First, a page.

My grandmother used to share stories of escaping the Turkish attacks in 1918-1920, when they sought refuge in the next village. A similar pattern unfolded in the 90s. However, in the recent conflict, the Azeri military’s advanced weaponry eliminated any possibility of escape or hiding within villages. It’s painful that, for the first time in history, there’s no Armenians left in Artsakh, and with no way back.
What key factors are essential for displaced families to be able to rebuild a sustainable life here?
Many, like myself, wish to remain in Armenia. The primary challenge for displaced families is securing stable work and housing. Without government support, ongoing rent expenses make sustainability difficult. While there’s talk of programs or neighborhoods for Artsakhtsis, nothing concrete has materialized. If displaced Artsakhtsi families in Armenia can secure stable housing, it would significantly deter migration. Providing a home is often enough to encourage families to stay.
What led you to work with the Armenia Tree Project?
In early September 2021, I met with Jeanmarie (ATP Executive Director) to discuss the proposed Backyard Greenhouse Project in Artsakh. I had helped them build and manage the project. I met again with Jeanmarie in October 2023 to discuss the fate of the project and of Artsakh. During the meeting, they offered me a job with the NGO, and without much hesitation, I accepted. I was already familiar with the organization and its mission. Currently, I’m working on the Backyard Nursery Program, which aligns well with my profession. I appreciate the opportunity to visit provinces daily and meet people, many of whom have been refugees, so we share a unique understanding of each other’s experiences. Helping them becomes a way for me to find some peace and purpose.
Can you provide insights into your background and what life was like in Artsakh before?
I spent all my 60 years in Askeran, where I was born and raised. It had been home not just to me but also my parents and grandparents. We were four siblings – two sisters, two brothers. I remained in my father’s house. I graduated from the Armenian National Agrarian University in Yerevan and chose to return to Askeran immediately after, despite tempting offers to stay. Living in Artsakh offered favorable conditions for both life and work. The nature was incredibly abundant, with almost no winter in Askeran. After a few days of snow, warmth would return, making life there easy and enjoyable.
I was responsible for curating agriculture in Askeran District. Prior to that I worked in the Ministry of Agriculture as the Deputy Minister. I helped manage agricultural programs throughout Artsakh. The region’s milder climate allowed for diverse agricultural pursuits, although vegetable production traditionally lagged. Historically, Artsakhtsis mostly dealt with animal farming and viticulture, which was very much developed. There was huge potential and lots of progress being made.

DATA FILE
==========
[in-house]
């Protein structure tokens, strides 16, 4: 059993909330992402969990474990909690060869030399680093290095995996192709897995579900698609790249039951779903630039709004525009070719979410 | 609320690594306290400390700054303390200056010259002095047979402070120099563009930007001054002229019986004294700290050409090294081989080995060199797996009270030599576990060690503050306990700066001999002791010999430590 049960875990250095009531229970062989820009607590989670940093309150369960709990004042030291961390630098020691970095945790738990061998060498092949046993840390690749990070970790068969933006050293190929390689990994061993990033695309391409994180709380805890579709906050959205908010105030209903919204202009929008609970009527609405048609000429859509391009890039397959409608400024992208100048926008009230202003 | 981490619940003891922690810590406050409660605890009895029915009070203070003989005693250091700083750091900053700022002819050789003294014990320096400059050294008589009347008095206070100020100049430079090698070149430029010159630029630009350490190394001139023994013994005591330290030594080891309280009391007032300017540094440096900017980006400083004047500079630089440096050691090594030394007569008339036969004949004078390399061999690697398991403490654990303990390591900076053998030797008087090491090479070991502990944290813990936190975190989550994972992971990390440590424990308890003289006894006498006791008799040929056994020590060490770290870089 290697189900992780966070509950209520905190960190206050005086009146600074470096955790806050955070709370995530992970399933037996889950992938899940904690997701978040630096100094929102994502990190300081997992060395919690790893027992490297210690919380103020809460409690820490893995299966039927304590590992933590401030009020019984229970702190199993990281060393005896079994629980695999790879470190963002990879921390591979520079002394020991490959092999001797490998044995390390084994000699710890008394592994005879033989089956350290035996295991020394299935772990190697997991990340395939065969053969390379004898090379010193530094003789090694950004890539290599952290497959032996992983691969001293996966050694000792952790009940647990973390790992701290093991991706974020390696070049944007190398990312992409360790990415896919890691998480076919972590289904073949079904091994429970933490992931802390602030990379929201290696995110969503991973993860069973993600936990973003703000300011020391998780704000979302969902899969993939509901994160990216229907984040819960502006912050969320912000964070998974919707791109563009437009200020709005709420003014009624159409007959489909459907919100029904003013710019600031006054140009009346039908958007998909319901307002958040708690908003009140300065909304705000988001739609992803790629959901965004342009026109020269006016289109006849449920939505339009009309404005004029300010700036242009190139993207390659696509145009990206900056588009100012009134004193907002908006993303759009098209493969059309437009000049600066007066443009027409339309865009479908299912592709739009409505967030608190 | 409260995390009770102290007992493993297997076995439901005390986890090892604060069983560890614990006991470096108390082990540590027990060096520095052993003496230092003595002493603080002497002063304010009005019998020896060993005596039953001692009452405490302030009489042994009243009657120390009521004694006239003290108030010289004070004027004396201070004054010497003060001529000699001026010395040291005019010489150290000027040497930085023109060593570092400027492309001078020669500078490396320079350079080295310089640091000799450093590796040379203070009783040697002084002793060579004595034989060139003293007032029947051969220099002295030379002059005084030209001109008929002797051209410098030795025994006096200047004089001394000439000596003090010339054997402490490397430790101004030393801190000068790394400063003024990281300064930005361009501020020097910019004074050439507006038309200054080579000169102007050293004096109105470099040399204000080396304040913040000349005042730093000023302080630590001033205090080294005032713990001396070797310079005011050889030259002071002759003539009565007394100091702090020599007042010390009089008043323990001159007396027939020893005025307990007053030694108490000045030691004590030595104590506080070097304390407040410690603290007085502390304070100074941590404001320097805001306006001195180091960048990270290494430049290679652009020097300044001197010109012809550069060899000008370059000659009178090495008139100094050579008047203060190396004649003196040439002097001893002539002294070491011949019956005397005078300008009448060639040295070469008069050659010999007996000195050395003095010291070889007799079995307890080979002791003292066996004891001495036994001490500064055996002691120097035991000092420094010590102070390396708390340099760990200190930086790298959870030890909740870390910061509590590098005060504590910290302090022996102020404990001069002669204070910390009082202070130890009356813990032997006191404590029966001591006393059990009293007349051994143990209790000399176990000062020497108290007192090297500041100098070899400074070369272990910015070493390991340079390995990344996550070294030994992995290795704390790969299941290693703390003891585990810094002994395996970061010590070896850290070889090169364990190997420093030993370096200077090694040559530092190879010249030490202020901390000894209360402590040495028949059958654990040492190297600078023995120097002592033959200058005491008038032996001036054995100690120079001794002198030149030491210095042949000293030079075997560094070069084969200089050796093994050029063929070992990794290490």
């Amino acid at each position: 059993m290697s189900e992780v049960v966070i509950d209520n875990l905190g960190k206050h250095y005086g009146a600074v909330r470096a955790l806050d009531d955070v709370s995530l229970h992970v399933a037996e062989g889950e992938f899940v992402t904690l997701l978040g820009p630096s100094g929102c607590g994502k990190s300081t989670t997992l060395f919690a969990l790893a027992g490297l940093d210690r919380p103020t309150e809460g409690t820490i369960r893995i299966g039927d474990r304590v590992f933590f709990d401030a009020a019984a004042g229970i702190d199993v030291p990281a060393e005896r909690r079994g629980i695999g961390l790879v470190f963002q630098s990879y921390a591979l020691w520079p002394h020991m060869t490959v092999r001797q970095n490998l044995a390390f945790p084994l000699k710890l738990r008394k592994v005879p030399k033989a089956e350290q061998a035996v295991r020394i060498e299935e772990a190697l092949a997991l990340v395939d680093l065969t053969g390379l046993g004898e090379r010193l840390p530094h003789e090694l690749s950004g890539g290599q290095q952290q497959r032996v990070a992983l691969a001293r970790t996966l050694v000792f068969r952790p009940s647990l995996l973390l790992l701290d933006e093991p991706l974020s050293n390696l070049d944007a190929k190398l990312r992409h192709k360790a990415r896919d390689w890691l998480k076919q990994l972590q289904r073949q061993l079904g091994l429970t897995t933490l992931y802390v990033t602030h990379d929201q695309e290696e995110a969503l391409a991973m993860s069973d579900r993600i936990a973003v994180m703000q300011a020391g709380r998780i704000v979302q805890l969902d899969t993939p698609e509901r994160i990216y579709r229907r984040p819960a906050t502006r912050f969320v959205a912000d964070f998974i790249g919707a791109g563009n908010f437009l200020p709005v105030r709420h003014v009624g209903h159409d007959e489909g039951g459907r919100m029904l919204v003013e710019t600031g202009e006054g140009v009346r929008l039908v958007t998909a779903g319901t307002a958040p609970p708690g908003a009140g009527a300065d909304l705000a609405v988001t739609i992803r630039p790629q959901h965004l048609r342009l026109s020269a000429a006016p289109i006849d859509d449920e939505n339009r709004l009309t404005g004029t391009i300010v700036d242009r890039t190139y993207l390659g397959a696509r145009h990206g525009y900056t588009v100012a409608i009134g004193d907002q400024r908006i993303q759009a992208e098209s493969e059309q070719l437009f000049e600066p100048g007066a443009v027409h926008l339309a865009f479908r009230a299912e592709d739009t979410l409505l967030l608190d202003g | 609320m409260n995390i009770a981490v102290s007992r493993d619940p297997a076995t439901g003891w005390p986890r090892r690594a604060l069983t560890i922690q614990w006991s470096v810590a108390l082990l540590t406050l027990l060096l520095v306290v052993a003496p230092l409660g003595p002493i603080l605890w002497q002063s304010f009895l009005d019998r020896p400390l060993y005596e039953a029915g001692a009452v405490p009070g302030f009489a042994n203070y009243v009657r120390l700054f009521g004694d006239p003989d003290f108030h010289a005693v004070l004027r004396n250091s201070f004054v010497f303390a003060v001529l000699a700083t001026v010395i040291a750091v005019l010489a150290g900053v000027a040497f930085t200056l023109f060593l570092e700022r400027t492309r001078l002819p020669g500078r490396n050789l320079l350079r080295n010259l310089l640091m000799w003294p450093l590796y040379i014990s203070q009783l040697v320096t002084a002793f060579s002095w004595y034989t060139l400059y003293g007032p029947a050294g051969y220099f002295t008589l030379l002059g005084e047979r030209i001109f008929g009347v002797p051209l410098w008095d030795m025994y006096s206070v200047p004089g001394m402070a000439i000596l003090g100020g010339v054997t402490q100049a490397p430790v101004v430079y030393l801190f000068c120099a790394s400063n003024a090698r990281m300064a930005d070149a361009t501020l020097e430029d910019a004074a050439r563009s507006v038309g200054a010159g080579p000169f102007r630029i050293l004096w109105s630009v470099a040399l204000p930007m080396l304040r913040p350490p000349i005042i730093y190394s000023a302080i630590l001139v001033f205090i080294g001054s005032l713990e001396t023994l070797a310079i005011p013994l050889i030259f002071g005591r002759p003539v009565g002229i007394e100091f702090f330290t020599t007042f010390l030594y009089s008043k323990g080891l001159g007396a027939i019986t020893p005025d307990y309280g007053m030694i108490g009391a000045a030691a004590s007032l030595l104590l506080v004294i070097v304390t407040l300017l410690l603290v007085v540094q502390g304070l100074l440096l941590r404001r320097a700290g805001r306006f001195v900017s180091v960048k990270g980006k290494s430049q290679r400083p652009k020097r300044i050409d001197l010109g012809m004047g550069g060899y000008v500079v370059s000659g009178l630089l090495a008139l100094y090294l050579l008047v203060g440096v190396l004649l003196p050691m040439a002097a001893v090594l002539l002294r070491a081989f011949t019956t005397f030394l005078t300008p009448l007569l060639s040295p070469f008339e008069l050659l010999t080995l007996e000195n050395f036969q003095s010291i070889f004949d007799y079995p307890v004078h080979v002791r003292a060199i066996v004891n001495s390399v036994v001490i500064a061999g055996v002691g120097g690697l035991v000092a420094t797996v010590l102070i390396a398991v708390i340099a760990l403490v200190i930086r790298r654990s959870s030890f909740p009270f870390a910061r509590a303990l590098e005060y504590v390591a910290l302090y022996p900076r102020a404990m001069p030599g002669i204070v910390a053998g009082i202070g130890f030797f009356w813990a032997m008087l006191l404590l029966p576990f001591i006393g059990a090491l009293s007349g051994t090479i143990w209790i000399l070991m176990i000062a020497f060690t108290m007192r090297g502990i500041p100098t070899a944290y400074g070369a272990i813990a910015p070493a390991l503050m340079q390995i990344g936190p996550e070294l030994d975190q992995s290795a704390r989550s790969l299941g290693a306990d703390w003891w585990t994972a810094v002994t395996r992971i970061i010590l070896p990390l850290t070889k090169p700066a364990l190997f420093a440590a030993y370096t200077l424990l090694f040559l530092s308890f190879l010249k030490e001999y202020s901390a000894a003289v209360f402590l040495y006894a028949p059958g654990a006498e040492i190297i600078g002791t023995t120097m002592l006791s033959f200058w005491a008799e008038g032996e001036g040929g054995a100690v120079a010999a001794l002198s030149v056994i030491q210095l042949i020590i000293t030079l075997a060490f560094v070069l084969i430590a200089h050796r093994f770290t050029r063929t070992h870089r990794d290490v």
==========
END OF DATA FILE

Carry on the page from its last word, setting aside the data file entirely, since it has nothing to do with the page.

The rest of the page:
In recent years, I collaborated with organizations like Armenia Tree Project and Green Lane NGO to establish 24 backyard greenhouses in Askeran, providing families with valuable training to cultivate vegetables. It was a crucial contributor to food security and self-sustainability within the community. I think it was in August of 2021 when ATP first came to us with the project. Our reaction was very positive, and in just a few months we started construction. It was a great experience for the families to start small. They were motivated and getting new ideas for adding crops and expanding, but of course, everything was disrupted. During the blockade, we received potato seeds, and the greenhouses emerged as a beacon of sustenance, providing nourishment to many when food was scarce.
Did you personally engage in cultivation, aside from your involvement in the greenhouse project?
I used my free time after work to grow a variety of crops, supplying my family and relatives. We had excellent apples all year round, particularly the delightful Pink Lady, a delicious variety that I brought from the U.S. I grew pears, persimmons, as well as staple crops like wheat, corn.
Could you share more details about your family and current living arrangements?
I have two sons; one of them is married and has my only grandchild, Karen Jr. They currently live with me as my son and his wife continue their job search. My grandson tells me, “Let’s go back to Askeran. I don’t like it here.” Unfortunately, there’s no space at the kindergartens and long waiting lists. Currently, we reside in a rented apartment in Komitas, Yerevan. Without our own home, the future is uncertain, and I can’t predict how long we’ll stay in our current situation or what lies ahead for us.
When you contemplate the future, what are your thoughts and aspirations?
My hope centers around my children, the youth. Having lived most of my life already, my primary concern is for them and their future, hoping they can stand on their own two feet.
As a concluding question, we always like to ask: Which tree holds a special place in your heart?
I’m especially fond of the platanus tree. It brings back memories of home in Askeran, where 60-70-year-old plane trees dotted the landscape and were visible from every corner. The longevity of the plane tree resonates with me, and in our region, we call it Tnjri.